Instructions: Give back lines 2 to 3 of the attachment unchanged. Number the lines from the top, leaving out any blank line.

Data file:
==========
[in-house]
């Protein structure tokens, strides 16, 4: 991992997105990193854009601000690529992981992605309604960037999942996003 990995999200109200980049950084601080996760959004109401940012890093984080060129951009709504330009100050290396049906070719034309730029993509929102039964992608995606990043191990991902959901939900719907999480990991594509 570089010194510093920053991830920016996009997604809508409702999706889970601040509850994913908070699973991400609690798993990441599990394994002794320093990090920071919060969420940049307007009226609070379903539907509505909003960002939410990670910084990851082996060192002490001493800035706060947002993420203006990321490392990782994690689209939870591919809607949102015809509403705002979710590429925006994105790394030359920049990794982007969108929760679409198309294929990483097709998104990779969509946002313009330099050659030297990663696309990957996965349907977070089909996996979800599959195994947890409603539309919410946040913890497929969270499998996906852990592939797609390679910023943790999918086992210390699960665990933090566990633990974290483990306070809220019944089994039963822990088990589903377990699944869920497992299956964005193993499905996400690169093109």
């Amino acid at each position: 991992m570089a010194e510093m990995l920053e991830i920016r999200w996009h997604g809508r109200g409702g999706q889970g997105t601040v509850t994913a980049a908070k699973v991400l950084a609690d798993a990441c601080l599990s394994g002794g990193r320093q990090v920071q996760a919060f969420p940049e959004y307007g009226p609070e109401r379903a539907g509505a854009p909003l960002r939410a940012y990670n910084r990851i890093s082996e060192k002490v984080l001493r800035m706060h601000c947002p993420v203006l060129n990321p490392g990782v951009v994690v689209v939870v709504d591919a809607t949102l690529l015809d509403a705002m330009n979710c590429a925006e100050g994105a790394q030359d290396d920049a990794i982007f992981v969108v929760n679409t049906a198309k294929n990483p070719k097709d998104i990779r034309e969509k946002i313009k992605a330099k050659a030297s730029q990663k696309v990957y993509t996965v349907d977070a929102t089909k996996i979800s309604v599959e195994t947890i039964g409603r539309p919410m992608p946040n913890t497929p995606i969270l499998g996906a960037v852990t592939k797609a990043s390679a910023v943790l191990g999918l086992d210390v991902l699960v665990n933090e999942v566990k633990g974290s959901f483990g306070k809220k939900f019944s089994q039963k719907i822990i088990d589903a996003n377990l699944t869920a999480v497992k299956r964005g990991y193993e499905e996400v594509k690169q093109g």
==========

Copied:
């Protein structure tokens, strides 16, 4: 991992997105990193854009601000690529992981992605309604960037999942996003 990995999200109200980049950084601080996760959004109401940012890093984080060129951009709504330009100050290396049906070719034309730029993509929102039964992608995606990043191990991902959901939900719907999480990991594509 570089010194510093920053991830920016996009997604809508409702999706889970601040509850994913908070699973991400609690798993990441599990394994002794320093990090920071919060969420940049307007009226609070379903539907509505909003960002939410990670910084990851082996060192002490001493800035706060947002993420203006990321490392990782994690689209939870591919809607949102015809509403705002979710590429925006994105790394030359920049990794982007969108929760679409198309294929990483097709998104990779969509946002313009330099050659030297990663696309990957996965349907977070089909996996979800599959195994947890409603539309919410946040913890497929969270499998996906852990592939797609390679910023943790999918086992210390699960665990933090566990633990974290483990306070809220019944089994039963822990088990589903377990699944869920497992299956964005193993499905996400690169093109």
């Amino acid at each position: 991992m570089a010194e510093m990995l920053e991830i920016r999200w996009h997604g809508r109200g409702g999706q889970g997105t601040v509850t994913a980049a908070k699973v991400l950084a609690d798993a990441c601080l599990s394994g002794g990193r320093q990090v920071q996760a919060f969420p940049e959004y307007g009226p609070e109401r379903a539907g509505a854009p909003l960002r939410a940012y990670n910084r990851i890093s082996e060192k002490v984080l001493r800035m706060h601000c947002p993420v203006l060129n990321p490392g990782v951009v994690v689209v939870v709504d591919a809607t949102l690529l015809d509403a705002m330009n979710c590429a925006e100050g994105a790394q030359d290396d920049a990794i982007f992981v969108v929760n679409t049906a198309k294929n990483p070719k097709d998104i990779r034309e969509k946002i313009k992605a330099k050659a030297s730029q990663k696309v990957y993509t996965v349907d977070a929102t089909k996996i979800s309604v599959e195994t947890i039964g409603r539309p919410m992608p946040n913890t497929p995606i969270l499998g996906a960037v852990t592939k797609a990043s390679a910023v943790l191990g999918l086992d210390v991902l699960v665990n933090e999942v566990k633990g974290s959901f483990g306070k809220k939900f019944s089994q039963k719907i822990i088990d589903a996003n377990l699944t869920a999480v497992k299956r964005g990991y193993e499905e996400v594509k690169q093109g």